Criminals can spy on your Tinder swipes

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World’s most popular online dating app Tinder has a massive security flaw. It lacks standard encryption which would make your photos, swipes, and matches private. Therefore, anyone who has minimal programming skills and is connected to the same Wi-Fi as you are can spy who have swiped right or left.[1] Therefore, if you are looking for love or a company for the Friday night, you should think twice if connecting to the café’s Wi-Fi is a good idea. You cannot be sure if the hipster sitting in the corner is not too curious about your preferences and plans on Tinder.

Cyber criminals can spy on your Tinder swipes to the left or right.

App security company Checkmarx[2] discovered two flaws in Tinder’s HTTPs encryption that allows attackers to see and modify your pictures and see who you swiped left or right. Why would they do that? For example, they might change your profile picture or even include malicious content.[5]

Access to the personal information and ability to get in the middle of your activities on the app might be a threat to your privacy. The reported issue was discovered in both Android and iOS app versions.

Tinder vulnerability No 1.: Getting access to your pictures

Checkmarx discovered that Tinder lacks basic HTTPs encryption that allows third-party access to photos. Attackers who use the same Wi-Fi network can get access to user’s photos, replace them, and inject their content into the stream. However, they can not only increase their chances to get your swipe to the right but include malicious content too.

Tinder vulnerability No. 2. Anyone can see your swipes

Researchers tell that other data in the app has HTTPS encryption. However, it’s not that good. Third-parties can still see whether you swiped right or left. It means that third-parties are aware of your preferences and other personal information. Hence, they can easily blackmail users or threaten to leak personal information.

Analysis of the app flaws

The company created a TinderDrift – a proof-of-concept software which allowed to step into Tinder user’s swiping or chatting sessions using a laptop connected to the same Wi-Fi. Researchers used a couple of tricks that helped to pull information from Tinder’s encrypted data.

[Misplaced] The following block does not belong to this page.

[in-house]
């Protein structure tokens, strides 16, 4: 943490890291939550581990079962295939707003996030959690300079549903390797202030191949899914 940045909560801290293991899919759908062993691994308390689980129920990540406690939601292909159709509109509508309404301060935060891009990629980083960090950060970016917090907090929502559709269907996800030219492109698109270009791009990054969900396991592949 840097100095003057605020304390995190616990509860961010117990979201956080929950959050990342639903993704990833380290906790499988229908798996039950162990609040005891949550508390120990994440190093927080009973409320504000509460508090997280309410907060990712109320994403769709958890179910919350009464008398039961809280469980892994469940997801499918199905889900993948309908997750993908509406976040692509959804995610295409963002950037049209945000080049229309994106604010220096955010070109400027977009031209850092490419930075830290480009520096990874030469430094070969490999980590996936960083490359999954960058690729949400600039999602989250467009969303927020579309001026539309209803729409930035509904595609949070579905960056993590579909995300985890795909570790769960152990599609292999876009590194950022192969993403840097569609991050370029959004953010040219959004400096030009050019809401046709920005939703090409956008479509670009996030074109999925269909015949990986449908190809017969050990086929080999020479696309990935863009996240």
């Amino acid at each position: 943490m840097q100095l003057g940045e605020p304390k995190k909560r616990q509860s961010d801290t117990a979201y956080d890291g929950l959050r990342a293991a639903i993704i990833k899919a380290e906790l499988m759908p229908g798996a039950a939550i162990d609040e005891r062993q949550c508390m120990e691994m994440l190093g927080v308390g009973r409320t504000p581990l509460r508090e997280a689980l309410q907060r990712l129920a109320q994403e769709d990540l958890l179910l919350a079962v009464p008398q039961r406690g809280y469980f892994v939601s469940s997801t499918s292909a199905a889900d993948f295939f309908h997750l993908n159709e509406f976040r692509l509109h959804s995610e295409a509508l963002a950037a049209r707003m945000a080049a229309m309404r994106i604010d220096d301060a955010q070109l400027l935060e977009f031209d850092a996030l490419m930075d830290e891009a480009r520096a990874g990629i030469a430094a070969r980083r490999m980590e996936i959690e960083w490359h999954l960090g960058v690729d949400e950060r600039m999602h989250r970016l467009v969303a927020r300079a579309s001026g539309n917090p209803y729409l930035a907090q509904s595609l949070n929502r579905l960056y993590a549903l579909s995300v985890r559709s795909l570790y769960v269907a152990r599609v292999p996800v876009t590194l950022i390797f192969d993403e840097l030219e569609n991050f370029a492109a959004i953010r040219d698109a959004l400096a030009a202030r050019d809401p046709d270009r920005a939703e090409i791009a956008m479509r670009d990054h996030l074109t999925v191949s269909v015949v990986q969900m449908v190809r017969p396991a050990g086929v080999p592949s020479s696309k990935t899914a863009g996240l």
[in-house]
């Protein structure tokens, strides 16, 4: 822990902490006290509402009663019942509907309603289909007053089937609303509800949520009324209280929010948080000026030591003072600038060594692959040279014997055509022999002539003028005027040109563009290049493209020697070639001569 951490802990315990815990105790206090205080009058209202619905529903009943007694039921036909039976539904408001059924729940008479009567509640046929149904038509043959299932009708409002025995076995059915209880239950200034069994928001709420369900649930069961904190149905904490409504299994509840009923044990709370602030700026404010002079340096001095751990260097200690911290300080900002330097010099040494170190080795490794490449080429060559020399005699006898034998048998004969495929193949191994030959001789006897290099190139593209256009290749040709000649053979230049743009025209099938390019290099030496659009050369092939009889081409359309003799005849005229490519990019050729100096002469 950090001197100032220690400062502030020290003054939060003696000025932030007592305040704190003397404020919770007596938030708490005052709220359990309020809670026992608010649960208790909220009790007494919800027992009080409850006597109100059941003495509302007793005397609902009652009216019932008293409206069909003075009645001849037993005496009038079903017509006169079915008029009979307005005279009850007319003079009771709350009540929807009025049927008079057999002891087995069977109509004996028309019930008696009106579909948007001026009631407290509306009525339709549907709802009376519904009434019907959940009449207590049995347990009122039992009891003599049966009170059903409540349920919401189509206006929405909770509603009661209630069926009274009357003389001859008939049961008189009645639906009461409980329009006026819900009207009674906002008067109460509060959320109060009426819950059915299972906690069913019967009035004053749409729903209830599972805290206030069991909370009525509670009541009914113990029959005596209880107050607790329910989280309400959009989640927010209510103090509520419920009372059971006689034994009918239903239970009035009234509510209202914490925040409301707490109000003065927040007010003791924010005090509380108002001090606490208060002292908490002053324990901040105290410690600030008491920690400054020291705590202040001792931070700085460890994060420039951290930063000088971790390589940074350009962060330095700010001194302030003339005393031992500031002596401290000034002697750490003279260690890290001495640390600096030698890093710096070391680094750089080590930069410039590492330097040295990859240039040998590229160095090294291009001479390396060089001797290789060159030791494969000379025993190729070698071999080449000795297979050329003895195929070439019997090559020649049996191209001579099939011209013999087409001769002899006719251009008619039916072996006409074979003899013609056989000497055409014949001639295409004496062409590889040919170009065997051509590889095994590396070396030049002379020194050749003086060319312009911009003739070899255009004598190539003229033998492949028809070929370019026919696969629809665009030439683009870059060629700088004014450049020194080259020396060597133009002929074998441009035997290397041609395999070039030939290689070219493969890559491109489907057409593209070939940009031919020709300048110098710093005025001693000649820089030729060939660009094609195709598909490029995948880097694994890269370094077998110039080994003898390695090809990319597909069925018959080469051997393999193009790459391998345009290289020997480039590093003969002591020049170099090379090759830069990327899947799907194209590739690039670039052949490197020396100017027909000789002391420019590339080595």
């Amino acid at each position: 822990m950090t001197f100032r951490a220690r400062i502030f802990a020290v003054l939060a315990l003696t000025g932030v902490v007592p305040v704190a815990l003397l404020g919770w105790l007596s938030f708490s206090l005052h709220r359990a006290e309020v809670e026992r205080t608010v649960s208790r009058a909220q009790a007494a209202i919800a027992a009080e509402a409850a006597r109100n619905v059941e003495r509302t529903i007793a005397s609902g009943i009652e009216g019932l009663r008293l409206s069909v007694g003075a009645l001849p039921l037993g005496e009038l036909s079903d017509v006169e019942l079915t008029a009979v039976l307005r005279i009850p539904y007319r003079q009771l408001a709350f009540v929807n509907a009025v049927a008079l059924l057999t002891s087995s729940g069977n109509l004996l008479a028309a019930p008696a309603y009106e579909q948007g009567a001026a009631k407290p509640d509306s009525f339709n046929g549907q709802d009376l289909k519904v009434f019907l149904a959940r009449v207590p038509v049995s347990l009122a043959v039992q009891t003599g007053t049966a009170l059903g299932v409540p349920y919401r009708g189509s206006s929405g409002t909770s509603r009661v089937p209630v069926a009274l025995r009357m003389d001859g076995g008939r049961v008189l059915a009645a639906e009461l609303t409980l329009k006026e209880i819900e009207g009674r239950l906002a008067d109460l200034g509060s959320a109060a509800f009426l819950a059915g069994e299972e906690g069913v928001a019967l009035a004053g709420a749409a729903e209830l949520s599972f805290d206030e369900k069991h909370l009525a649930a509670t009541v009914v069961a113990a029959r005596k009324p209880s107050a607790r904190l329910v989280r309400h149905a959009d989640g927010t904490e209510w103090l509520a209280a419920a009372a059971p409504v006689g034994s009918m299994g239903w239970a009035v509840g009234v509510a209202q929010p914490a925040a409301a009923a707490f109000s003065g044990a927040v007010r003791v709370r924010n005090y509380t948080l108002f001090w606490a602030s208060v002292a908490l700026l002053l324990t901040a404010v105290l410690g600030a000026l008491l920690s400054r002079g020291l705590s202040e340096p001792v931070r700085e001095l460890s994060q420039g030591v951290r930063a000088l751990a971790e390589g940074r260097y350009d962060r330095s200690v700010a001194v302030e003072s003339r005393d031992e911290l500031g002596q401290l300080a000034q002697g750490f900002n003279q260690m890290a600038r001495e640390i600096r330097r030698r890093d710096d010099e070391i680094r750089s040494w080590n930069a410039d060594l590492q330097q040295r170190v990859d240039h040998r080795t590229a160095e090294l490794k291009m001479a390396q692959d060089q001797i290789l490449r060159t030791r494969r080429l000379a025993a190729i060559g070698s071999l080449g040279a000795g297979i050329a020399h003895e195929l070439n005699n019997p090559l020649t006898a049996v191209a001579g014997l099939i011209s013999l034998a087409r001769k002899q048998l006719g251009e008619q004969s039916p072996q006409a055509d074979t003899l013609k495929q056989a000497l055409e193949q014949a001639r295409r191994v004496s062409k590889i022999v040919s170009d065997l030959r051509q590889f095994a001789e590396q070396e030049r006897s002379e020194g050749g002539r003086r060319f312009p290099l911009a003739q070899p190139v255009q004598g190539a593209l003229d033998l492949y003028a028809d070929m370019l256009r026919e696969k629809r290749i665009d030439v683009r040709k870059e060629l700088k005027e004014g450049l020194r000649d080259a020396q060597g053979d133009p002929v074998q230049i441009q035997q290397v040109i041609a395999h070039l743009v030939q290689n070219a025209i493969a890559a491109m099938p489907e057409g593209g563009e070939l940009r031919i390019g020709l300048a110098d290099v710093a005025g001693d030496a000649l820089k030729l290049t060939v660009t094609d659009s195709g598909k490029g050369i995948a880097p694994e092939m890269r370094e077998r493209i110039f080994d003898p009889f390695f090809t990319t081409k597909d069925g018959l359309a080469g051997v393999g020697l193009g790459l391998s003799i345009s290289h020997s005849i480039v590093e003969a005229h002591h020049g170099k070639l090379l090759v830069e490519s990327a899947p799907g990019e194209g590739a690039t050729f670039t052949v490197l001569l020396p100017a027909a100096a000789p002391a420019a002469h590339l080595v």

Nevertheless, the app has HTTPS encryption; it still transmits photos via unprotected HTTP. For this reason, third-parties can step in the middle quite easily when the pictures are transmitted to or from the smartphone.

Furthermore, each action on the app, such as swiping to the left or right, has a specific pattern of bytes. However, TinderDrift is capable interfere them and swipe on behalf of the user. However, chances that someone is willing to match with you and start the conversation are rare. Such activities are more likely to lead to blackmailing and privacy issues.

The only bright side of the Tinder vulnerability is that your conversations are safe. The detected flaws cannot be used for reading messages.

Tinder know about the issue since November

Checkmarx reported about the detected vulnerabilities in November. However, the problem still remains. According to the Tinder spokesperson’s statement to WIRED,[3] the web version of Tinder is encrypted with HTTPS. However, the company is planning to improve the security and protection level, but they are not revealing any specific details:

However, we do not go into any further detail on the specific security tools we use, or enhancements we may implement to avoid tipping off would be hackers.” [Source: Wired]

Researchers tell that encrypting photos is not enough to ensure privacy protection for the users. It’s also important to secure other commands in the app. Meanwhile, Tinder users should have in mind that looking for a hot date using public Wi-Fi,[4] someone might be watching your choices.